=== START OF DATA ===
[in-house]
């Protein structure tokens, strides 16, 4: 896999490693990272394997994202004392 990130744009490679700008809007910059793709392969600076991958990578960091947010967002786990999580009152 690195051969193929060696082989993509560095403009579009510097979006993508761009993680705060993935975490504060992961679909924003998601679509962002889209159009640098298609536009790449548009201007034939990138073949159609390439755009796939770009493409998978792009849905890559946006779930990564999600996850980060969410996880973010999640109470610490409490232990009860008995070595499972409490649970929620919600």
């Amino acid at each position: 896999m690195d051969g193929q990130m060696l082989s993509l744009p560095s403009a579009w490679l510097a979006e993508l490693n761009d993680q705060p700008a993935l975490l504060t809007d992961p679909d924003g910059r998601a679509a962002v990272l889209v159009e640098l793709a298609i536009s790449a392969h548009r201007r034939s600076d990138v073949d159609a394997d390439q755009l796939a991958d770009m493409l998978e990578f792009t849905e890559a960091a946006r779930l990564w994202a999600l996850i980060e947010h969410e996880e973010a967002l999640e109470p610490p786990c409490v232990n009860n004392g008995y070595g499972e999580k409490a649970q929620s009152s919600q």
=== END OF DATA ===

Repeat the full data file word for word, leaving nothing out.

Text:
[in-house]
């Protein structure tokens, strides 16, 4: 896999490693990272394997994202004392 990130744009490679700008809007910059793709392969600076991958990578960091947010967002786990999580009152 690195051969193929060696082989993509560095403009579009510097979006993508761009993680705060993935975490504060992961679909924003998601679509962002889209159009640098298609536009790449548009201007034939990138073949159609390439755009796939770009493409998978792009849905890559946006779930990564999600996850980060969410996880973010999640109470610490409490232990009860008995070595499972409490649970929620919600």
């Amino acid at each position: 896999m690195d051969g193929q990130m060696l082989s993509l744009p560095s403009a579009w490679l510097a979006e993508l490693n761009d993680q705060p700008a993935l975490l504060t809007d992961p679909d924003g910059r998601a679509a962002v990272l889209v159009e640098l793709a298609i536009s790449a392969h548009r201007r034939s600076d990138v073949d159609a394997d390439q755009l796939a991958d770009m493409l998978e990578f792009t849905e890559a960091a946006r779930l990564w994202a999600l996850i980060e947010h969410e996880e973010a967002l999640e109470p610490p786990c409490v232990n009860n004392g008995y070595g499972e999580k409490a649970q929620s009152s919600q």